SPRINGFIELD, Ill. – Gov. Rod R. Blagojevich today announced recruitment is underway in DuPage County for women between the ages of 40 and 64 to participate in a national pilot program designed to improve their cardiovascular health that the state eventually hopes to expand statewide.
“Heart disease is the leading cause of death for women in Illinois, claiming more lives than cancer, unintentional injuries, lung disease, pneumonia, influenza and diabetes combined,” Blagojevich said. “This special effort will allow us to determine whether health screenings, education and lifestyle intervention efforts can help lower heart disease and other chronic disease risk factors among low-income women who often don’t have access to comprehensive health care.”
DuPage County is the first of four demonstration sites to be funded by the Illinois Department of Public Health from a $1 million U.S. Centers for Disease Control and Prevention grant. Recruitment and health screenings of low-income women enrolled in the state and federally-funded Illinois Breast and Cervical Cancer Program (IBCCP) began earlier this month and 12-week intervention sessions will start in February. The other demonstration sites – Fulton and Stephenson county health departments and the Little Egypt Breast and Cervical Cancer Program located at St. Mary’s Good Samaritan Hospital in Centralia – plan to begin recruiting and screening women in June 2004 and intervention session are to start in July.
The study, known as WISEWOMAN (Well-Integrated Screening and Evaluation for Women Across the Nation) Program, is expected to include 2,500 women in Illinois from 20 counties by 2005 and eventually be offered statewide. It is designed to measure the effectiveness of education on the health of lower income women.
The Illinois WISEWOMAN Program will serve:
· women between the ages of 40 and 64,
· women who live at or below 200 percent of the federal poverty level,
· women who are uninsured, and
· women who are currently enrolled in IBCCP, which offers free mammograms, breast and pelvic exams, Pap tests and medical referrals to low-income women who have no health insurance.
Dr. Eric E. Whitaker, state public health director, said all Illinois WISEWOMAN participants are to receive screening tests, which consist of total lipid profile, blood glucose, blood pressure, dietary intake, physical activity level, height, weight, waist circumference and resting pulse, that will be taken again at three months, 12 months and two years.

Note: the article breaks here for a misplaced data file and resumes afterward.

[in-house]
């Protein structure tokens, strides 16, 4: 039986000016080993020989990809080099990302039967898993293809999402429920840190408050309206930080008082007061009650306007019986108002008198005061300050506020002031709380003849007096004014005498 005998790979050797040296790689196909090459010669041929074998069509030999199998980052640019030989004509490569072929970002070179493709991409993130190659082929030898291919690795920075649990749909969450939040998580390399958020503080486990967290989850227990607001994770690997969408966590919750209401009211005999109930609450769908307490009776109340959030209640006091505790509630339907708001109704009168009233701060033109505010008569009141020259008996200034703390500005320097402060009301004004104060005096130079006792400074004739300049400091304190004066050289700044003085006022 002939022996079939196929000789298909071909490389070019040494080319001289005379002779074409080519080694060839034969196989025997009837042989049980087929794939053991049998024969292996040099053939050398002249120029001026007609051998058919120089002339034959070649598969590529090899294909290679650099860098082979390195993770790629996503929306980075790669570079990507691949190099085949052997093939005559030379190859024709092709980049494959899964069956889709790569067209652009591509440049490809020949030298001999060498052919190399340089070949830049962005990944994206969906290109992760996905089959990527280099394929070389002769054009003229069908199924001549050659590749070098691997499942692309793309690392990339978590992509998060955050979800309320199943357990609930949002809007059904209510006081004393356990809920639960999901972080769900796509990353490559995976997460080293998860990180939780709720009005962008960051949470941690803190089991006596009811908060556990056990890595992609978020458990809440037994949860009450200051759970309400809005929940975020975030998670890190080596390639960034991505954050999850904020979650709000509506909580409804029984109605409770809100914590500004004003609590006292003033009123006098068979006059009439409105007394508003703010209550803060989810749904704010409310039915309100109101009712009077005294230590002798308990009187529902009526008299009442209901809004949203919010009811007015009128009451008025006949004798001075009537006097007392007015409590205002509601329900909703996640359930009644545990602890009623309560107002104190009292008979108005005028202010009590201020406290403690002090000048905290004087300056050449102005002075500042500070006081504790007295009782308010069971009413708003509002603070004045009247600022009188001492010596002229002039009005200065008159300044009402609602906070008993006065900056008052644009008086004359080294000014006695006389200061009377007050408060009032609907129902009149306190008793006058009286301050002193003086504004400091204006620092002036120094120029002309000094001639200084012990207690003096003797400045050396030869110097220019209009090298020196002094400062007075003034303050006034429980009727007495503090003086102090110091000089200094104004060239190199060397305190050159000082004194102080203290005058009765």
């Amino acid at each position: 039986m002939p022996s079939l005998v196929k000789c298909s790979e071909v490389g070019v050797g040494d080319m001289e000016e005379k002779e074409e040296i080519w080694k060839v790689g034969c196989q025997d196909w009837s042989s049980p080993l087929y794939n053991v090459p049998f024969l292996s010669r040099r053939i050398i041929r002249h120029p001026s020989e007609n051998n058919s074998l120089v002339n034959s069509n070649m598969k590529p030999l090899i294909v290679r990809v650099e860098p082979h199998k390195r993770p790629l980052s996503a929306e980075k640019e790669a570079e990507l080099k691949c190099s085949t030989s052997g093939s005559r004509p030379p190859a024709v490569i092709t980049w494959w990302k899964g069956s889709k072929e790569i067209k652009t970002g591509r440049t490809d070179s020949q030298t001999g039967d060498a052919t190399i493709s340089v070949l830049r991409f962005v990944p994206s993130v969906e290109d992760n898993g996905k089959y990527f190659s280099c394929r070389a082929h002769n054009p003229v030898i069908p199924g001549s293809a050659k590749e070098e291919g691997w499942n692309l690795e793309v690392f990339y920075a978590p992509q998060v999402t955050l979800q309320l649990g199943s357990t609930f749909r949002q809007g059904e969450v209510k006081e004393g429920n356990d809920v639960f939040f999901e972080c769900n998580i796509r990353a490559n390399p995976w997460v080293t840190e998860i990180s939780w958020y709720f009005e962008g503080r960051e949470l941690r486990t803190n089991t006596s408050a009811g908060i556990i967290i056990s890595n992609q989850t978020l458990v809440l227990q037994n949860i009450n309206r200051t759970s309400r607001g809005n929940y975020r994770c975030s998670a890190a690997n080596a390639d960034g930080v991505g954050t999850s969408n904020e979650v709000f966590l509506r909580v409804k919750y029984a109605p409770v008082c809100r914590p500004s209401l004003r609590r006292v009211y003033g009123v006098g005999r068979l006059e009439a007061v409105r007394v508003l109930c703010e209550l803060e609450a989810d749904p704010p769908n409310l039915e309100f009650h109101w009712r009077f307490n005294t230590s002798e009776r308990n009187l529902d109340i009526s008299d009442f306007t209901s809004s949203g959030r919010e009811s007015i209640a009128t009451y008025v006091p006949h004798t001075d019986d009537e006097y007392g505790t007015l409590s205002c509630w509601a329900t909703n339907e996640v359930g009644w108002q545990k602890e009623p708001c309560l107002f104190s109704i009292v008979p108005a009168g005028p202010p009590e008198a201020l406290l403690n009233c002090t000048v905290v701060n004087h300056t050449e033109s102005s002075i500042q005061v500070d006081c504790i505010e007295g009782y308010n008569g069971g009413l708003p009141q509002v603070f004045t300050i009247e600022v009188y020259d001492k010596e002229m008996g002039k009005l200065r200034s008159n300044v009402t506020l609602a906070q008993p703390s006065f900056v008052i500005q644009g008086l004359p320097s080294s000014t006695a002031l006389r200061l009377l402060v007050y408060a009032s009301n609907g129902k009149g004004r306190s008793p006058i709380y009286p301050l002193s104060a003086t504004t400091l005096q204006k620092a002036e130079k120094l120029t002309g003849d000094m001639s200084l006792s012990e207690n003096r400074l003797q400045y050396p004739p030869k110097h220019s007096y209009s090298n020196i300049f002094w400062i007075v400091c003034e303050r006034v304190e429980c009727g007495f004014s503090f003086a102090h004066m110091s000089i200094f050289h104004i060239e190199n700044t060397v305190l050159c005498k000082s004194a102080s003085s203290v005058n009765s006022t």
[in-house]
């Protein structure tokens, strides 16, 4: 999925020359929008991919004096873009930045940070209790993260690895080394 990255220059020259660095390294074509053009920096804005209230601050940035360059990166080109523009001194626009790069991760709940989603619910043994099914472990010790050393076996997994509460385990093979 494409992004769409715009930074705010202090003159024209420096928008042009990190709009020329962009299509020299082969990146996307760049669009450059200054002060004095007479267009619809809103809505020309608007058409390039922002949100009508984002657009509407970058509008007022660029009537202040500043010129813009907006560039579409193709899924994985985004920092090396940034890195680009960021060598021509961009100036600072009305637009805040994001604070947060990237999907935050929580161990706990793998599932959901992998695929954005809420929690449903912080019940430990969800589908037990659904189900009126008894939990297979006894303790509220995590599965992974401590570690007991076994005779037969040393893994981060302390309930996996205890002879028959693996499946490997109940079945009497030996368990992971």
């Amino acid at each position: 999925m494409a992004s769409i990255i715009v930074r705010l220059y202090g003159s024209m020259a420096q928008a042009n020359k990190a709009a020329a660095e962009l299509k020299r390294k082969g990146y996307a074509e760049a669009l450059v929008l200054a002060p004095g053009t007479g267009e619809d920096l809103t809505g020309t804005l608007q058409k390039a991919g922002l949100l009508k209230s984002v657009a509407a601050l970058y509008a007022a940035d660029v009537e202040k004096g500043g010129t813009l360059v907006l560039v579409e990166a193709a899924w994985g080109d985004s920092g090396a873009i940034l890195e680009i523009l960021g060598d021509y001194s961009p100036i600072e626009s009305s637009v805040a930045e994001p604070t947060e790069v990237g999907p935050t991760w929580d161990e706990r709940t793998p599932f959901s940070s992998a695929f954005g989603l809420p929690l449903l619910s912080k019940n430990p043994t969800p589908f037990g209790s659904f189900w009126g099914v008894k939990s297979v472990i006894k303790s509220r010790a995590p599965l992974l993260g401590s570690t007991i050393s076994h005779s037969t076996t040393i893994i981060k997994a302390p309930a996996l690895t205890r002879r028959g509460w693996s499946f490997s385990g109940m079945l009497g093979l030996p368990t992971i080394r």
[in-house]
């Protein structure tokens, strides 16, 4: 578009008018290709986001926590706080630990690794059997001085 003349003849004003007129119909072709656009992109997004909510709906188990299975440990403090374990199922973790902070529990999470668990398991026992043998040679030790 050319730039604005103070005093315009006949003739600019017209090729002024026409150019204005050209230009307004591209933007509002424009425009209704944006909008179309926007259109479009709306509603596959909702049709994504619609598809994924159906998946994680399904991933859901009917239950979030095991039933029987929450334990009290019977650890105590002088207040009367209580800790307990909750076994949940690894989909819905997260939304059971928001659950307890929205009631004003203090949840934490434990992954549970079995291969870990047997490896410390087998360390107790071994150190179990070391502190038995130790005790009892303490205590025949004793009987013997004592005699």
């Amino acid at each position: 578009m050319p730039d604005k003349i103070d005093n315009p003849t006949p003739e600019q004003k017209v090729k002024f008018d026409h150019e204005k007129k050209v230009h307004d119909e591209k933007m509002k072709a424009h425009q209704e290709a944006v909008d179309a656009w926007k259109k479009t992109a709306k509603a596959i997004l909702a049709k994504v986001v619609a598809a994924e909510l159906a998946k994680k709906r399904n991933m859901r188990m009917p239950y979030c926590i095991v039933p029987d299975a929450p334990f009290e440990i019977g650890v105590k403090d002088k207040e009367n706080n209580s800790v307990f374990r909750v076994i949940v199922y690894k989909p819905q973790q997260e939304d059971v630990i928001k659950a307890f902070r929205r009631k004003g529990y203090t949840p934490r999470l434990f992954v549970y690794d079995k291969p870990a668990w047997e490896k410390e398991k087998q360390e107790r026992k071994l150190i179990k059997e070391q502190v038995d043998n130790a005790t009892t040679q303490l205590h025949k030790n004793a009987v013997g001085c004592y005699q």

After the first screening, participants will be randomly placed in an intervention or control group. Both groups will receive educational pamphlets related to cardiovascular disease, nutrition and physical activity. The intervention group also will attend a 12-week series of classes on the importance of nutrition and physical activity.
The program will be offered in English and in Spanish and will include women who are unable to read. The state successfully petitioned to reverse an earlier decision that the program would only serve women who could read, which would have excluded a significant portion of the program’s targeted population.
The Illinois Department of Public Health received an enhanced grant, which means the project also has to conduct intervention research by testing the effectiveness of intervention sessions designed to help women eat healthier, exercise more and lower their blood pressure or cholesterol levels.
The WISEWOMAN Program was established by the CDC in three states in 1995 and has since grown to 14 states. Funding for the Illinois WISEWOMAN Program is expected to continue through 2008.